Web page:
Inflation is up — and for once, that's being taken as good news.
Consumer prices rose 0.3 percent in July, the Labor Department said, the largest increase since last August to the Consumer Price Index. That's just one month's results, but it could ease some fears that the economy will slip into deflation.
The government also announced this morning that retail sales increased 0.4 percent in July, and the consumer confidence index kept by Thomson Reuters and the University of Michigan went up in August. Improving confidence makes it less likely that a slump in consumer spending, which accounts for about 70 percent of the economy, will derail the economy
The rise in the Consumer Price Index was the largest since last August. Energy prices jumped for the first time in five months.
Excluding food and energy prices, the core index increased 0.1 percent in July. The cost of housing, clothes, and used cars and trucks all rose. Over the past year, consumer prices rose 1.2 percent. That's up slightly from last month's 1.1 percent pace but still a mild increase.
Prices are rising at the slowest pace in 44 years, well below the Federal Reserve's inflation target. Core prices moved up 0.9 percent in the past year.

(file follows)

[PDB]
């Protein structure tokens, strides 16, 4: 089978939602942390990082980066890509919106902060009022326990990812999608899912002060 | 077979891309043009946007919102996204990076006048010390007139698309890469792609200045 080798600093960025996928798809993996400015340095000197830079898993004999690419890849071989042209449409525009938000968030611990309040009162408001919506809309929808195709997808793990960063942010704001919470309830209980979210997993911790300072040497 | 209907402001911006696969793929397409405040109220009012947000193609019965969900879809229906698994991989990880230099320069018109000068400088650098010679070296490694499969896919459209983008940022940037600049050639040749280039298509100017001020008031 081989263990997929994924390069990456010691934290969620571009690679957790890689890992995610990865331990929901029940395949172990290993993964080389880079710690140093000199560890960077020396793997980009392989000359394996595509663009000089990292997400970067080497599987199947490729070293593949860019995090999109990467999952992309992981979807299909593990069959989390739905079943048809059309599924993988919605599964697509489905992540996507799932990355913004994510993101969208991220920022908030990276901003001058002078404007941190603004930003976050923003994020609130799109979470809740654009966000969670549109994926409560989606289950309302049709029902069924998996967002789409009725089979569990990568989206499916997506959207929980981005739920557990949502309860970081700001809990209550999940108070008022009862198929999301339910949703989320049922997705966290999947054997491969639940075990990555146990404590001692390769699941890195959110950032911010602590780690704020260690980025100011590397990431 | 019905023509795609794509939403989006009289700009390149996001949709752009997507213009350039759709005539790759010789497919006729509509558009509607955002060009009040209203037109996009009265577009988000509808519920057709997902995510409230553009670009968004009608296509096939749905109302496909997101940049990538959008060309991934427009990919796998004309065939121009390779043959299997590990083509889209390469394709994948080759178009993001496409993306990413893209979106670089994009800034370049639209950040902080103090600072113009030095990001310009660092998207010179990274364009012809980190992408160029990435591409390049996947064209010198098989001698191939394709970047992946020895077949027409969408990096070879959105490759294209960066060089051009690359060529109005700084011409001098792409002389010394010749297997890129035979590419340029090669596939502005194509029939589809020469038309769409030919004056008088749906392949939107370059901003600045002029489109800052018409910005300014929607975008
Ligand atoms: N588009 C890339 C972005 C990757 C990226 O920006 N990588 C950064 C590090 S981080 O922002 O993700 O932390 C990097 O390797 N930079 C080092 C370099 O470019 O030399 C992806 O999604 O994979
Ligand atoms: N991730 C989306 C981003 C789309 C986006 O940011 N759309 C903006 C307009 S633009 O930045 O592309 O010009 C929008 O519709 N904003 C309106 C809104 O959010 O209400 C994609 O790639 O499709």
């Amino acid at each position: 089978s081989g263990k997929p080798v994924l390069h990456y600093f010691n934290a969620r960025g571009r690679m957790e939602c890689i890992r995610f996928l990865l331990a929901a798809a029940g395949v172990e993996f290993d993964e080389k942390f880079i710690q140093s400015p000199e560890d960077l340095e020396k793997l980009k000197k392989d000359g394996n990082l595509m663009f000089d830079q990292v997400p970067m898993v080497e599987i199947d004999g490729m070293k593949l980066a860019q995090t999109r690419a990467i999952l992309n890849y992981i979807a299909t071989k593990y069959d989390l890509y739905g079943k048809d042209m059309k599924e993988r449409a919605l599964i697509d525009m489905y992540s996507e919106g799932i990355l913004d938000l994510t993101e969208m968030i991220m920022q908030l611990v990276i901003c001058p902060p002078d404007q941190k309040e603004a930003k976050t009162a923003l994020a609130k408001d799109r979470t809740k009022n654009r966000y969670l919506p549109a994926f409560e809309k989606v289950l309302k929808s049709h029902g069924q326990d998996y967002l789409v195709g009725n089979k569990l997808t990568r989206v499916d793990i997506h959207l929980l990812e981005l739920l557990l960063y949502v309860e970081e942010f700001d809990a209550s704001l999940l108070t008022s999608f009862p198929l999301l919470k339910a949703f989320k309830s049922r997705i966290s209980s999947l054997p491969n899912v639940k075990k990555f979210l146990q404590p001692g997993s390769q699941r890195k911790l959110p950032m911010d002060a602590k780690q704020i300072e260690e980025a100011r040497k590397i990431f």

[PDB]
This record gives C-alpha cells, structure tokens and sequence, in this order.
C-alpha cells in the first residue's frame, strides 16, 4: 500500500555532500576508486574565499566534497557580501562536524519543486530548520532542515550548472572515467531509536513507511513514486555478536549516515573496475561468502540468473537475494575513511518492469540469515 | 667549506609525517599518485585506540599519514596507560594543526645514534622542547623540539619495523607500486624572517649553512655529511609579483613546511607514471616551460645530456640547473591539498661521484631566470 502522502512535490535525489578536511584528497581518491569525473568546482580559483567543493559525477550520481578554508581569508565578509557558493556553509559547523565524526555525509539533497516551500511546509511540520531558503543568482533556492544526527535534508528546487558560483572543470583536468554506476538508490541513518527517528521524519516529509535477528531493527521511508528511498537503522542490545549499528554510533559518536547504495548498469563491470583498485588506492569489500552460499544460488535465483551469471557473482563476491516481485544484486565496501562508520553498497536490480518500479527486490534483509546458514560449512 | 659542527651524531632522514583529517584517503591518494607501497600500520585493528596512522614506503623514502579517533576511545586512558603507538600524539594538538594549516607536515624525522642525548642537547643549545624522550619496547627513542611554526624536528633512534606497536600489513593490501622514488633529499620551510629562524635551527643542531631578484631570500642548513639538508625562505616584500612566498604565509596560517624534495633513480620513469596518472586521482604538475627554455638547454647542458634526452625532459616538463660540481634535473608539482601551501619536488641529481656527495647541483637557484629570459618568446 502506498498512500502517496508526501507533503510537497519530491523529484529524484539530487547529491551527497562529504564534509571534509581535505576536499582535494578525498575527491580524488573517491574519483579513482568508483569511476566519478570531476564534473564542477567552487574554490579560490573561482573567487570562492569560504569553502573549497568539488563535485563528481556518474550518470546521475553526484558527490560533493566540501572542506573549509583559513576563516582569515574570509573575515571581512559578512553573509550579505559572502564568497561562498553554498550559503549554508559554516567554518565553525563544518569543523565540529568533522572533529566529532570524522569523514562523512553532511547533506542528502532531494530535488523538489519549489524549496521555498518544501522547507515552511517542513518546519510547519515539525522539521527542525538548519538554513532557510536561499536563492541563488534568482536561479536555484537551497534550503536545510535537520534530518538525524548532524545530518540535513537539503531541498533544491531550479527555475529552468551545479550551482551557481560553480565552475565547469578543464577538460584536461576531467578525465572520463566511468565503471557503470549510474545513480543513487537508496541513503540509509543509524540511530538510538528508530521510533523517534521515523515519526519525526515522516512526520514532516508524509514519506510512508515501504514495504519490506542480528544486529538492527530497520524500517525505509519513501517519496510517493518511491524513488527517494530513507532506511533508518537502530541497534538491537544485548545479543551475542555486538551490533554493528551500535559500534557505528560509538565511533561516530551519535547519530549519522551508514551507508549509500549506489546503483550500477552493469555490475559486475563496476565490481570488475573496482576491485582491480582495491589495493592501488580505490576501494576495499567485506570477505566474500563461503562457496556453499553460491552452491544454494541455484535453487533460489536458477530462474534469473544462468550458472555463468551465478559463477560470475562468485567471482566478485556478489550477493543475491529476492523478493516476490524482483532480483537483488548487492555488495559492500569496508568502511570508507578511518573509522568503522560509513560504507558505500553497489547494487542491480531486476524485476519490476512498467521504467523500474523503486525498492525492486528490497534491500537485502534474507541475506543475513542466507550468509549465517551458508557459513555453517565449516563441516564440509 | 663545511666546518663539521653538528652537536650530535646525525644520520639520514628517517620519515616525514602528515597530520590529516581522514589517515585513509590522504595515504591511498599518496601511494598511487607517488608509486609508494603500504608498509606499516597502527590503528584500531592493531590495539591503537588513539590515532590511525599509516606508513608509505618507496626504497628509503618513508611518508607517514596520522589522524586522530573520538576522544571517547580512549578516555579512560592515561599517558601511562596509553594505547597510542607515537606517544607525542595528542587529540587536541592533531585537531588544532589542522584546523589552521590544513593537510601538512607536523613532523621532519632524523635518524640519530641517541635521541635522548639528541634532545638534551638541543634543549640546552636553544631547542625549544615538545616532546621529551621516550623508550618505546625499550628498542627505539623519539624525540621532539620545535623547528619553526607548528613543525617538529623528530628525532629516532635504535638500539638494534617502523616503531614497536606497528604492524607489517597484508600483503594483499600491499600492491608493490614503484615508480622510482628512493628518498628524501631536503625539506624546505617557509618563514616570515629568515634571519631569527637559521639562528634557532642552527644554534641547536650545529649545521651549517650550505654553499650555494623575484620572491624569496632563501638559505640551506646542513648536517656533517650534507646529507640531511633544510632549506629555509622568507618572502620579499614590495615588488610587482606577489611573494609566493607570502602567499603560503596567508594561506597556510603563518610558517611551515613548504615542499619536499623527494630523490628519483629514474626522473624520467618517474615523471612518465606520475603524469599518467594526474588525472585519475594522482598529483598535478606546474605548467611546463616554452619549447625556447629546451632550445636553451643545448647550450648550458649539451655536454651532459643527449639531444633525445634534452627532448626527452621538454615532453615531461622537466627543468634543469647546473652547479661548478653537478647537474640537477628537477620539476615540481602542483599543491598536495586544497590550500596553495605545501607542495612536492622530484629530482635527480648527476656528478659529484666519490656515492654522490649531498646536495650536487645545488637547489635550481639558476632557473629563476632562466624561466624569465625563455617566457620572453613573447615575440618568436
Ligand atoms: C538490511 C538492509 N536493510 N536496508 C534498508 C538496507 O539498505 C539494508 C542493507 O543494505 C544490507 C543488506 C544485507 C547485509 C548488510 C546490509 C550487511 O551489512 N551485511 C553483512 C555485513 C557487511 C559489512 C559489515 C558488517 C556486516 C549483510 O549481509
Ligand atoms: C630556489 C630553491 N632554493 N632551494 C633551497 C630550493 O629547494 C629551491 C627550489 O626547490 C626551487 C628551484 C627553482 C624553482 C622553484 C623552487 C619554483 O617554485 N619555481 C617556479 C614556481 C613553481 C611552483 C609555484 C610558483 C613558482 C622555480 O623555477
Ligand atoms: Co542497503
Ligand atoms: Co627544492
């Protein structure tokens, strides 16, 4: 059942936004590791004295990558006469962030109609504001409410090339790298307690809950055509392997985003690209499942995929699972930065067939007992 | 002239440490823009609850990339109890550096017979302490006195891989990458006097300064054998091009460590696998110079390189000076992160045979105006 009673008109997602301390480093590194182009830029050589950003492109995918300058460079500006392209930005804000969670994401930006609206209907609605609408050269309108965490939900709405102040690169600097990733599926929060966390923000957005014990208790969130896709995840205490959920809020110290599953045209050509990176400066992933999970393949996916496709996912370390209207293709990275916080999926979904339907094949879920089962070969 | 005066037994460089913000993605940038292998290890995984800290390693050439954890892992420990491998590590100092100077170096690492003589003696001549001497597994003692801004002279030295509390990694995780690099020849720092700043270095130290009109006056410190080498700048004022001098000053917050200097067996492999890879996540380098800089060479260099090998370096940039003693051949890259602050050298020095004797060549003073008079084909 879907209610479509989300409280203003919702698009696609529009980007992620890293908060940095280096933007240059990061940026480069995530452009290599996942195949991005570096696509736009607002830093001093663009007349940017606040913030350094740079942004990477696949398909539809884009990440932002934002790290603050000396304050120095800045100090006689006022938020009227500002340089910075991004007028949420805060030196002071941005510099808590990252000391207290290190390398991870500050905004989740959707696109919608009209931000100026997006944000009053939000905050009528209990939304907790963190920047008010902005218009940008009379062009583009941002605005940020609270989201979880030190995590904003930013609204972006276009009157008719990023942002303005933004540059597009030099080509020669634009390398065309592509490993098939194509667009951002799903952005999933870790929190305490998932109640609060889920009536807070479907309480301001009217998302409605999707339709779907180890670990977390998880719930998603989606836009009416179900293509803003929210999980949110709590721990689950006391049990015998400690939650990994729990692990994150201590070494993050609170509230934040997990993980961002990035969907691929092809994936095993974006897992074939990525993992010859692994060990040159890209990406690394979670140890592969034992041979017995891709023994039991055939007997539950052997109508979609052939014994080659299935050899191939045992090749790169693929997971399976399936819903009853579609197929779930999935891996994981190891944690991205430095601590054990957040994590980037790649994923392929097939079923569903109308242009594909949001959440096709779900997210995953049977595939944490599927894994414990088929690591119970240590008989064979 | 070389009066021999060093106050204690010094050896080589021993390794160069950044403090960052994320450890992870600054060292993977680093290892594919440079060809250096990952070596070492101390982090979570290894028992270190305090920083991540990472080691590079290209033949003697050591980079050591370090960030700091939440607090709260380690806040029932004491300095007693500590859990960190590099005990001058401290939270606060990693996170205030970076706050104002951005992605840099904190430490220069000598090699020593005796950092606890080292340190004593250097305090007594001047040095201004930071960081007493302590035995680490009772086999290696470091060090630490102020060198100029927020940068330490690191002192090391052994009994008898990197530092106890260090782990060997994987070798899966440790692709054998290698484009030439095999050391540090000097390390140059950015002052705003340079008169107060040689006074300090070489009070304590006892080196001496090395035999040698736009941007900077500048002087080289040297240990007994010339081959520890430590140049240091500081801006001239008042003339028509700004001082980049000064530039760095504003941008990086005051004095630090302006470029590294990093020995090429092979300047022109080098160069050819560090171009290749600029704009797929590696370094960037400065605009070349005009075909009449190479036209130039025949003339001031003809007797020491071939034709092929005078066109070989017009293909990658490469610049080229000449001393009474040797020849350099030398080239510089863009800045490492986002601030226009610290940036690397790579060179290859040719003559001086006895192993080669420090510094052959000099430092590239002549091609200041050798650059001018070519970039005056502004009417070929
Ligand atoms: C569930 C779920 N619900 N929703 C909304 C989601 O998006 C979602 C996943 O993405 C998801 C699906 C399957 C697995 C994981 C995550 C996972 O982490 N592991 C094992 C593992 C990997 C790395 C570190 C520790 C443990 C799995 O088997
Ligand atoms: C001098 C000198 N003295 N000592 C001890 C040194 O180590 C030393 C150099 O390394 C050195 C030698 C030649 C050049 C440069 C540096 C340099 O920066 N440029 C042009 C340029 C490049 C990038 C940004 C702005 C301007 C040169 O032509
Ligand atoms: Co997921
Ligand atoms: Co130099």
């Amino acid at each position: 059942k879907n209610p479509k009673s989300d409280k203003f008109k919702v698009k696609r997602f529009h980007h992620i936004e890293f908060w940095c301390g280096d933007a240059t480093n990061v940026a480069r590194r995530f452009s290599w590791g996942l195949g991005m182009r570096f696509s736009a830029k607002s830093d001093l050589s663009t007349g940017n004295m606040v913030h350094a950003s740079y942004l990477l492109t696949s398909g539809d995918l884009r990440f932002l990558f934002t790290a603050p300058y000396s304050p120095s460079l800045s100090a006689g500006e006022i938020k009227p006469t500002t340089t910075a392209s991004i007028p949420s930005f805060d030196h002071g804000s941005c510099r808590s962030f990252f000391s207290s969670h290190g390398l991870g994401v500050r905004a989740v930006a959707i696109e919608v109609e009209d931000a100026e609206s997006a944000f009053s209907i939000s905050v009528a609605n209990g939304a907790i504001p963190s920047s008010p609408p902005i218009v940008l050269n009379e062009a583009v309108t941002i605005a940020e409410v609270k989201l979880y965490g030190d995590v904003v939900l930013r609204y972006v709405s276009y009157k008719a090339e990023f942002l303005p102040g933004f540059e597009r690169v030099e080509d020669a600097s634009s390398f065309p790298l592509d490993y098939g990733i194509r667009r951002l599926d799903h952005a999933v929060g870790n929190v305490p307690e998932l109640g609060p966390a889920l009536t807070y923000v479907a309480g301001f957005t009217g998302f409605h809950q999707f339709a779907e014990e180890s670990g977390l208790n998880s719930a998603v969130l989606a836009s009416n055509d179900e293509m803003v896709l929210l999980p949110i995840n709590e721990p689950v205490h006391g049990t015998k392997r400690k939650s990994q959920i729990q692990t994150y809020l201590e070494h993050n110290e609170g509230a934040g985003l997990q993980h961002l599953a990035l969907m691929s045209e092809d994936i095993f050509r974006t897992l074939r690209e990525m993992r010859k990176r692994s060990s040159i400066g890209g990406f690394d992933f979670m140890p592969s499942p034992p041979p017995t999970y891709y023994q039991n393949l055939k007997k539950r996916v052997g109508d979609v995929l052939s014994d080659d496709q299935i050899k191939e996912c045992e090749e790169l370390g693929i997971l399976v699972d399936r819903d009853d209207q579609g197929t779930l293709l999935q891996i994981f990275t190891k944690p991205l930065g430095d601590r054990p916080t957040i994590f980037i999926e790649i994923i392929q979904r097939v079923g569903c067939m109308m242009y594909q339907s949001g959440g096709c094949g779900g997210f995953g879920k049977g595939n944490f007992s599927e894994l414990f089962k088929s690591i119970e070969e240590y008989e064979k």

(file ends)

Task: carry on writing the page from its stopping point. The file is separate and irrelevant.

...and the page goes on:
On the retail front, the July increase in sales followed declines of 0.3 percent in June and 1 percent in May. Sales had surged 2.1 percent in March but since that time consumer spending, which accounts for 70 percent of the economy, has weakened.
The major bright spot was a 1.6 percent rise in sales of motor vehicles and parts. It was the best showing since a 6.6 percent surge in March.
Summer promotions and easier credit lured shoppers back to car buying last month. Nissan, Toyota, Volkswagen, Subaru and Kia reported the biggest gains. The industry sold more than 1 million cars and light trucks. That's 5.1 percent higher than in July 2009. Last year auto sales fell to the lowest level in three decades.